OutofDublinAt age 22, I emigrated from Dublin to San Francisco. In addition to the shiny pink Green Card peeking from my Irish passport, United States law also required me to present to the sour-faced immigration official, his cheeks studded with pores like drill holes, a large X-ray of my lungs—the ghostly snapshot proved I was free of tuberculosis and made of the same stuff as Americans.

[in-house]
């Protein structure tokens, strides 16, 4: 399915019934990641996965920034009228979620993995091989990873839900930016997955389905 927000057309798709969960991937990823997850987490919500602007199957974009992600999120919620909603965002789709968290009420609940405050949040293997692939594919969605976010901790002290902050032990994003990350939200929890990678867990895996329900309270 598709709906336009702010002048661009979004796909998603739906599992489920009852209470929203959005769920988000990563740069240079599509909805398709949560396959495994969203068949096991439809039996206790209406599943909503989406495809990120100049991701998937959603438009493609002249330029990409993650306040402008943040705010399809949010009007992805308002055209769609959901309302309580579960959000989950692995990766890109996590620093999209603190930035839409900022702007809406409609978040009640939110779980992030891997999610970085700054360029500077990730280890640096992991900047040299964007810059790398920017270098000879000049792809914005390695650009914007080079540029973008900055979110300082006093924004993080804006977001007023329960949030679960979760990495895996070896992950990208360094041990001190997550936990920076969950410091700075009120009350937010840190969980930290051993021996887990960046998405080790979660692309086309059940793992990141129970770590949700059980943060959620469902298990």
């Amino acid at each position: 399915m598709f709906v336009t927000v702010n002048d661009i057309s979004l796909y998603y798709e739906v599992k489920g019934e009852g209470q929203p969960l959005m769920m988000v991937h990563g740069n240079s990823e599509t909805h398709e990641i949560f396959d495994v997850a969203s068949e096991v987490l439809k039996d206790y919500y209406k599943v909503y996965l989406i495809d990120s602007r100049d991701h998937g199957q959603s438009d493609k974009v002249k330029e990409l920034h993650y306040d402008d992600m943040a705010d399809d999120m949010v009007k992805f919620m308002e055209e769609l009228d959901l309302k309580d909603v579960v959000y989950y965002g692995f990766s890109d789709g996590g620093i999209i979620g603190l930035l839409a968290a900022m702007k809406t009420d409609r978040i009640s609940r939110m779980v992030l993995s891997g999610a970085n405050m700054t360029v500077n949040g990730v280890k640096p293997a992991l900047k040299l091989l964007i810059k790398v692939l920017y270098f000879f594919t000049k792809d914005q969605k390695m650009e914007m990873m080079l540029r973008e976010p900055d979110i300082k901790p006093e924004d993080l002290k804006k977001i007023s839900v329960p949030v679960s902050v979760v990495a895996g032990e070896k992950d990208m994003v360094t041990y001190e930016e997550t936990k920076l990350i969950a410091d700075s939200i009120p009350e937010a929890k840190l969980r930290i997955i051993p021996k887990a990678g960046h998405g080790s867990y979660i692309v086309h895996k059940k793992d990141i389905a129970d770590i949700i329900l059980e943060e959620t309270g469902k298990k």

Laura-Fraser-authorI probably don’t have to tell any reader of The Nervous Breakdown that it’s harder than ever to publish a book through traditional corporate channels. And certain categories — like collections of essays — have become virtually extinct, a situation which affects me directly. When I started out telling personal stories as a commentator on NPR in the 1990s, there was a lot of interest in the essay — publishers were looking for the next David Sedaris. These days, though venues have opened up online for individual pieces, and we continue to see themed anthologies  on various aspects of parenting, eating, divorce, travel, etc., it’s very rare to find a collection of essays between covers by anyone other than, well, David Sedaris.